All you need to do is add water to create a dough you can use for tortillas, tostadas, tlayudas, huaraches, and more. The proportion is roughly 1:1, though you'll probably use very slightly less water than that, and of course elevation will affect the hydration levels.
Masienda have a bunch of demos online for making tortillas, and they're a great place to start. If you don't have a tortilla press, never fear! I don't either. Simply put a plastic bag around two cutting boards you can press together.
Similarly, a good cast-iron pan or griddle can easily substitute for the comal that's traditionally used to cook tortillas.
And here's more info on this particular masa.
Santanero Negro Delgado Bean (Rancho Gordo)
Black beans are the quintessential Oaxacan food – and this is Oaxaca’s most prized variety, brought to the US through the Rancho Gordo-Xoxoc project.
These beans are renowned for their broth; you’ll want to cook them simply as pot beans, and then use and transform in any number of ways. You can of course serve them directly, or use them whole in a burrito, bean salad, or soup. You can use them in this black bean paste recipe, as a super tasty spread on tortillas. Or you could make enfrijoladas (tortillas in a black bean sauce), which also uses avocado leaves and epazote from the Taste of Oaxaca box this month.
Prepared Hominy (Rancho Gordo)
This nixtamalized hominy is the key ingredient to pozole, the classic Mexican stew (and there’s a Oaxacan version that includes mole!). You can follow the instructions on the bag to cook it, and then here are the top uses:
1) In a classic, Mexican posole: Recipes abound, with many adherents to different versions (Steve Sando from Rancho Gordo published a whole posole cookbook, in fact!). The general idea is a heavily flavored (with different Chile powder) soup/stew — it’s usually thinner than what I imagine with the word “stew,” but thicker than the average soup. Basic ingredients like onions, carrots, garlic, and oregano are essential. It’s excellent with long-simmered chunks of pork shoulder, or great with dark-meat chicken. Just add the already prepared hominy toward the end, or cook it in the soup itself if you’re using a protein that can handle it (like braised pork shoulder).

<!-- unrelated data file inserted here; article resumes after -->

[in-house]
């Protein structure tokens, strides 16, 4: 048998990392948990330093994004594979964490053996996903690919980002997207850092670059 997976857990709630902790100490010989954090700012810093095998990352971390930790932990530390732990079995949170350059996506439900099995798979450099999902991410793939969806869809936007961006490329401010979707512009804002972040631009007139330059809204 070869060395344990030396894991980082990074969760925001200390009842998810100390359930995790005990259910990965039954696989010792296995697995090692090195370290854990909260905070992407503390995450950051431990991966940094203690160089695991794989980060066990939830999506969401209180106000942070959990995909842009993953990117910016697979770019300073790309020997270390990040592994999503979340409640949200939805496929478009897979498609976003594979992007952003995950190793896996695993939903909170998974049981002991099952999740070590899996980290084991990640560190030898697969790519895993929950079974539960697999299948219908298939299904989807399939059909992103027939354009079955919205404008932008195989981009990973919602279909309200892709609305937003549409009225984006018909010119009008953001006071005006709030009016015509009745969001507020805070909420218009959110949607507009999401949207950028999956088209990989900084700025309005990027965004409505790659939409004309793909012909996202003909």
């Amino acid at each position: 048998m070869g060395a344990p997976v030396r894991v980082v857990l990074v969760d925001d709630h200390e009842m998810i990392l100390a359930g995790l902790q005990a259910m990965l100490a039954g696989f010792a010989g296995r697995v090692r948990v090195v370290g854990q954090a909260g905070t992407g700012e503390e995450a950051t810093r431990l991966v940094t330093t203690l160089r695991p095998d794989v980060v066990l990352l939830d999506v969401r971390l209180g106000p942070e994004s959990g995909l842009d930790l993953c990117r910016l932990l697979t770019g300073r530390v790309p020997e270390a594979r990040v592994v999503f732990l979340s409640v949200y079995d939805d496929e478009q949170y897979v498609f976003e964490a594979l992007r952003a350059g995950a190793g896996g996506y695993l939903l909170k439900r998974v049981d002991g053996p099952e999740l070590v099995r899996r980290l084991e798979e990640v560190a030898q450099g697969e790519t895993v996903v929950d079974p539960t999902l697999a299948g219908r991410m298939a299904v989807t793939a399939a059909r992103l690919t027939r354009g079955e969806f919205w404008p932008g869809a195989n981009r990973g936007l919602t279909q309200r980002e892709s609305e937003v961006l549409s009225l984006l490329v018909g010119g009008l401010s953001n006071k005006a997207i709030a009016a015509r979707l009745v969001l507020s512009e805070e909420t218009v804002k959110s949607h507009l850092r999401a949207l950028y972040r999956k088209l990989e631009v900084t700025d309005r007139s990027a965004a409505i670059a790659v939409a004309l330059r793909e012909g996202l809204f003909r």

2) Don’t call it “posole”: Hominy is also great in other soups and stews that just shouldn’t be called posole. For instance, it was delicious in a soup with pimentón, shrimp, and green beans, and also in a stew with tepary beans and turkey.
3) Could be a great alternative to a whole grain for “grain salad” type of recipe, with veggies and a protein of some sort.
Camargue Red Rice (Benoit)
Camargue is a famed rice-growing region in southern France; the red rice here is a fusion of the old wild red rice that used to grow in the region and the white rice brought in after WWII. (If it looks familiar, it’s because we also featured it mid-2020, to high praise!).
Flavorful and versatile, this rice cooks up in about 20 minutes.
Marfax Crop Rotation Beans (Maine Grains)
We’re used to seeing Maine Grains for their grain and flour products; they’ve introduced these delicious, organic beans which come from the crop rotations used by their farmers to limit pests, diversify production, and enrich the soil! Cook these like the Rancho Gordo beans we know and love – rinse, bring to a boil, then a low simmer until done.
Here's more info on the whole crop rotation setup and ethos -- worth a read!
Mexican Hot Chocolate (Villa Real/Verve Culture)
These Oaxacan chocolate tablets include almonds, pecans, and spices – tasty on their own, but perfect for making a warming, Mexican hot chocolate. Just follow the instructions on the tag (whisk together with milk over low heat) and enjoy!